3.2. Electrochemical Studies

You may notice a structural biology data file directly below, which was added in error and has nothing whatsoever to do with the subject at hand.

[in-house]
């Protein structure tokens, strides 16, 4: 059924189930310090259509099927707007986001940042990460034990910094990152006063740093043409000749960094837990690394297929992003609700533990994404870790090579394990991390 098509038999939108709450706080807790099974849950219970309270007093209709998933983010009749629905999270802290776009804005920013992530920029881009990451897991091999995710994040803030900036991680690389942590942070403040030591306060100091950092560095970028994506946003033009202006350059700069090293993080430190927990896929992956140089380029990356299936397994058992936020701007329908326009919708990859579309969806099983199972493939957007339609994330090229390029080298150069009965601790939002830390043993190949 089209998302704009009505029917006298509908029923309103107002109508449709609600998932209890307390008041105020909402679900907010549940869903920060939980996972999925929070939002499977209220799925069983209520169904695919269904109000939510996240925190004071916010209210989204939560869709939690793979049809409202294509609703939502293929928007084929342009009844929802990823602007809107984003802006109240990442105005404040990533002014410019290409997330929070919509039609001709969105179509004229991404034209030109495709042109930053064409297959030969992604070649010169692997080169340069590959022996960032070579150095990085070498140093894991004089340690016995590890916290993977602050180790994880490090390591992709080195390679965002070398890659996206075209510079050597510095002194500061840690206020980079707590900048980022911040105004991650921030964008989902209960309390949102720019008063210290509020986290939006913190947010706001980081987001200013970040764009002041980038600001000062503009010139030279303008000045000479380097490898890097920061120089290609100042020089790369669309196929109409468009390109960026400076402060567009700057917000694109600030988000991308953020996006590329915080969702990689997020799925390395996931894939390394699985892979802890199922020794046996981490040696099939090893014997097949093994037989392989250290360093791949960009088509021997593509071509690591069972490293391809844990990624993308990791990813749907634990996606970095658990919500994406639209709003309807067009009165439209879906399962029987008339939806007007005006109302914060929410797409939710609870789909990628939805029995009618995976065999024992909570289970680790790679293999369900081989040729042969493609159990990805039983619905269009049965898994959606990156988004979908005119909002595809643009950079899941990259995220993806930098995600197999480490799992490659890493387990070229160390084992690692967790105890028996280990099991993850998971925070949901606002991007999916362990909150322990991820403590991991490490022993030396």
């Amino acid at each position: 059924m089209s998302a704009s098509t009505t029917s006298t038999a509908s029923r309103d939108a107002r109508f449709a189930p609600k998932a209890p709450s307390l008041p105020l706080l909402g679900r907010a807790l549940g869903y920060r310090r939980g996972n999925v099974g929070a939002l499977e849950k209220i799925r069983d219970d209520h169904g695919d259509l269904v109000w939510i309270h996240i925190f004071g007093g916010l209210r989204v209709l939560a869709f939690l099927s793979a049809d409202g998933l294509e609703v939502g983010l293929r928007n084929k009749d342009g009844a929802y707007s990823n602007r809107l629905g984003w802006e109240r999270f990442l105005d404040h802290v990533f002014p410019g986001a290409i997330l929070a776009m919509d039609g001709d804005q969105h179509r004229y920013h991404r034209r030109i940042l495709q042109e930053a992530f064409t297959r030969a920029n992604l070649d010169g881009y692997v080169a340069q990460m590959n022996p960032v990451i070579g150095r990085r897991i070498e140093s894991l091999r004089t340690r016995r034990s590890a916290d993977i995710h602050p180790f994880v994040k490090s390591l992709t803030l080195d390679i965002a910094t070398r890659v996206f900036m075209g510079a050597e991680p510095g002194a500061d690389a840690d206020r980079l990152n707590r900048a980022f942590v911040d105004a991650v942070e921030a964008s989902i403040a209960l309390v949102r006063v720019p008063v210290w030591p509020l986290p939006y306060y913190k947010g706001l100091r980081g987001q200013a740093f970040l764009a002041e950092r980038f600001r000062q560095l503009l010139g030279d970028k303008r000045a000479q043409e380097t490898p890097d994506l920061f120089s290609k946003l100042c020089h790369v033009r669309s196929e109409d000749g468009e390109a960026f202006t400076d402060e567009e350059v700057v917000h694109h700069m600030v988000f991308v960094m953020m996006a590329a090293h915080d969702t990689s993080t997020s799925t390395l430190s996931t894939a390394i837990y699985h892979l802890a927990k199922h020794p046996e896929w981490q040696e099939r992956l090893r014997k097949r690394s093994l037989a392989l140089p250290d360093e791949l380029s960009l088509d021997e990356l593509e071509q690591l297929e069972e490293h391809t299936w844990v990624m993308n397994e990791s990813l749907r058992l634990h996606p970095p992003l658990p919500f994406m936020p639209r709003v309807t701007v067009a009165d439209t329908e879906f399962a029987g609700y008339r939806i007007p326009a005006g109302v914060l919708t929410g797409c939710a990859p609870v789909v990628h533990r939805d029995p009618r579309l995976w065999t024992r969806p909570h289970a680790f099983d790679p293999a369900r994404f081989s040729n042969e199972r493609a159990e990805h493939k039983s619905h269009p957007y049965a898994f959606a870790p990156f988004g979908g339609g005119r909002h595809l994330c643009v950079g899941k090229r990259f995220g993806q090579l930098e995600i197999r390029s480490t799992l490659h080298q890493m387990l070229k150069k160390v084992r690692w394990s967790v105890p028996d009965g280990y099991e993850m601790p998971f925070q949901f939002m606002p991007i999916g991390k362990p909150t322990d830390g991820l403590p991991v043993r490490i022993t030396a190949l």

Electrochemical impedance spectroscopy (EIS) experiments were conducted to investigate the interface resistances of modified electrodes. As shown in Figure 4, the semicircle parts of curves are corresponding to the electron transfer processes occurring on the modified electrodes and the electron transfer resistance of the electrochemical reaction (Ret) is related to the semicircle diameter. Obviously, bare GCE (curve (a)) shows a small semicircle, which almost cannot be observed, implying the negligible interface resistance of bare GCE. However, after PDA-Lac composite was immobilized on the GCE, the semicircle diameter (curve (b)) was apparently increased; the Ret value is around 330 Ω. This demonstrates that the interface resistance of PDA-Lac/GCE is increased in comparison with that of bare GCE because of the poor conductivity of PDA-Lac composite. While, for the PDA-Lac-rGO-Pd/GCE, the semicircle diameter (curve (c)) is decreased to some extent, the Ret value is reduced to about 200 Ω. This phenomenon can be explained by the fact that the electronic conduction ability of PDA-Lac-rGO-Pd composite was improved by the addition of rGO-Pd with good conductivity.